Some members of the Walton Arts Center’s board of directors want to know if the organization is considered a public entity, and therefore subject to open records and meetings laws associated with the Arkansas Freedom of Information Act.
On Tuesday, State Rep. Uvalde Lindsey sent an official request, drafted by Walton Arts Center attorney Marshall Ney, to Arkansas Attorney General Dustin McDaniel asking for a legal opinion on the matter.
The request comes after board member and Fayetteville Chamber of Commerce president Steve Clark, who is also a former Arkansas attorney general, pressed the issue in the July 26 board meeting. Clark said he and other board members expressed concern on the matter at the previous meeting on May 8 during discussions that occurred after the media were asked to leave the room.
“If we are in violation of the freedom of information act, if we are in violation of the governance policy of this organization, I believe trying to take 4 1/2 months to figure this out is unacceptable,” Clark said during the July 26 meeting in response to a suggestion that the matter be revisited in September.
Clark then suggested the arts center seek an attorney general opinion.
“We’ve heard from previous council that it (whether or not FOIA applied to the WAC) is unclear and we’ve heard from current council that it is unclear,” said Clark. “There’s one way we can get it made clear and that’s to ask the Attorney General.”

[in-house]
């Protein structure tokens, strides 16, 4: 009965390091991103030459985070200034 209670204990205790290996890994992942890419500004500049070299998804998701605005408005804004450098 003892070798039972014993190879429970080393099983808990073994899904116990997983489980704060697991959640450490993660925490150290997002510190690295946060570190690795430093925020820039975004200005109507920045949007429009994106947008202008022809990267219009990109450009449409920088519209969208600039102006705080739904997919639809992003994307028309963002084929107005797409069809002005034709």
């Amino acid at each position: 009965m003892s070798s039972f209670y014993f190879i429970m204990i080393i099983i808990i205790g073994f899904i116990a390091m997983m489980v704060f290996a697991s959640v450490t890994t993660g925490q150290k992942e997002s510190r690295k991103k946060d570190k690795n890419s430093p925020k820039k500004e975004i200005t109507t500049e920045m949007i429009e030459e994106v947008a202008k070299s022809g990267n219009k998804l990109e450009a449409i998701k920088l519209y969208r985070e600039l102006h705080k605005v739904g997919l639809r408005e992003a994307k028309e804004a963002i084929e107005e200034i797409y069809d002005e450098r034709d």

The Arkansas Freedom of Information Act stipulates under section 25-19-106 that “all meetings, formal or informal, special or regular of the governing bodies of all municipalities…or organizations of the State of Arkansas…supported wholly or in part by public funds or expending public funds, shall be public meetings.”
Walton Arts Center was created as a joint venture in 1987 between the City of Fayetteville and the University of Arkansas; two entities that are subject to Arkansas open records laws. The arts center’s board is made up of five Fayetteville City Council-appointed members, five members appointed by the Board of Trustees for the University of Arkansas and 10 at-large members.
A contract between the Walton Arts Center and the City of Fayetteville that provides $289,000 each year to the arts center for parking related services stipulates that “contracts and documents prepared while performing city contractual work are subject to the Arkansas Freedom of Information Act (FOIA).” The arts center also occasionally receives public funds through contributions from the Fayetteville Advertising and Promotions Commission.
Walton Arts Center officials, however, maintain that a certain amount of privacy is important when it comes to handling private donors.
“It would be premature to have discussions about a gift to the arts center appear in the newspaper before that gift is made,” Lane told a Northwest Arkansas Times reporter.
In the five-page letter seeking McDaniel’s legal opinion, Ney said 95 percent of the arts center’s budget is funded exclusively by private sources.
“Even if FOIA could be deemed to apply,” wrote Ney, “it would appear to only apply to the extent
relevant to the task of public business, which would not appear to include its management of private money, entertainment decisions and the like, but only to its use of the 5 percent of its annual operating budget that constitutes public money.”
According to the state’s website, Attorney General Opinion requests are typically answered within 30 days of receipt.
Walton Arts Center request for AG opinion